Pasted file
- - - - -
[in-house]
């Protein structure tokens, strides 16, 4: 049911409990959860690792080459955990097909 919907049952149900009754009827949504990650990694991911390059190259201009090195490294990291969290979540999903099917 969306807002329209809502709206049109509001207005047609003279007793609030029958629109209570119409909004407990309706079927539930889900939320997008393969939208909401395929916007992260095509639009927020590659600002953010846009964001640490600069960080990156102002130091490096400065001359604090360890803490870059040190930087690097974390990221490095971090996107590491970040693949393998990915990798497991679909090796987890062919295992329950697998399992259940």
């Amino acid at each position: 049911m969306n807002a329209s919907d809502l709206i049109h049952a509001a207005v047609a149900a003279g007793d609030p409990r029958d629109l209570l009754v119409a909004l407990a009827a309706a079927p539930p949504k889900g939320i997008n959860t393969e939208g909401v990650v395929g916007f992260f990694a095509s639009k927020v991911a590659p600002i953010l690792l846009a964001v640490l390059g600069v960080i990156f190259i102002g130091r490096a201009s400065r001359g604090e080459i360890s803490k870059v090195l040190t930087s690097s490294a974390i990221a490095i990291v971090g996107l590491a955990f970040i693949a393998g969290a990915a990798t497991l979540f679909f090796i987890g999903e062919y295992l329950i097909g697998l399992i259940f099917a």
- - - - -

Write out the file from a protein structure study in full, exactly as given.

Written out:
[in-house]
């Protein structure tokens, strides 16, 4: 049911409990959860690792080459955990097909 919907049952149900009754009827949504990650990694991911390059190259201009090195490294990291969290979540999903099917 969306807002329209809502709206049109509001207005047609003279007793609030029958629109209570119409909004407990309706079927539930889900939320997008393969939208909401395929916007992260095509639009927020590659600002953010846009964001640490600069960080990156102002130091490096400065001359604090360890803490870059040190930087690097974390990221490095971090996107590491970040693949393998990915990798497991679909090796987890062919295992329950697998399992259940």
């Amino acid at each position: 049911m969306n807002a329209s919907d809502l709206i049109h049952a509001a207005v047609a149900a003279g007793d609030p409990r029958d629109l209570l009754v119409a909004l407990a009827a309706a079927p539930p949504k889900g939320i997008n959860t393969e939208g909401v990650v395929g916007f992260f990694a095509s639009k927020v991911a590659p600002i953010l690792l846009a964001v640490l390059g600069v960080i990156f190259i102002g130091r490096a201009s400065r001359g604090e080459i360890s803490k870059v090195l040190t930087s690097s490294a974390i990221a490095i990291v971090g996107l590491a955990f970040i693949a393998g969290a990915a990798t497991l979540f679909f090796i987890g999903e062919y295992l329950i097909g697998l399992i259940f099917a």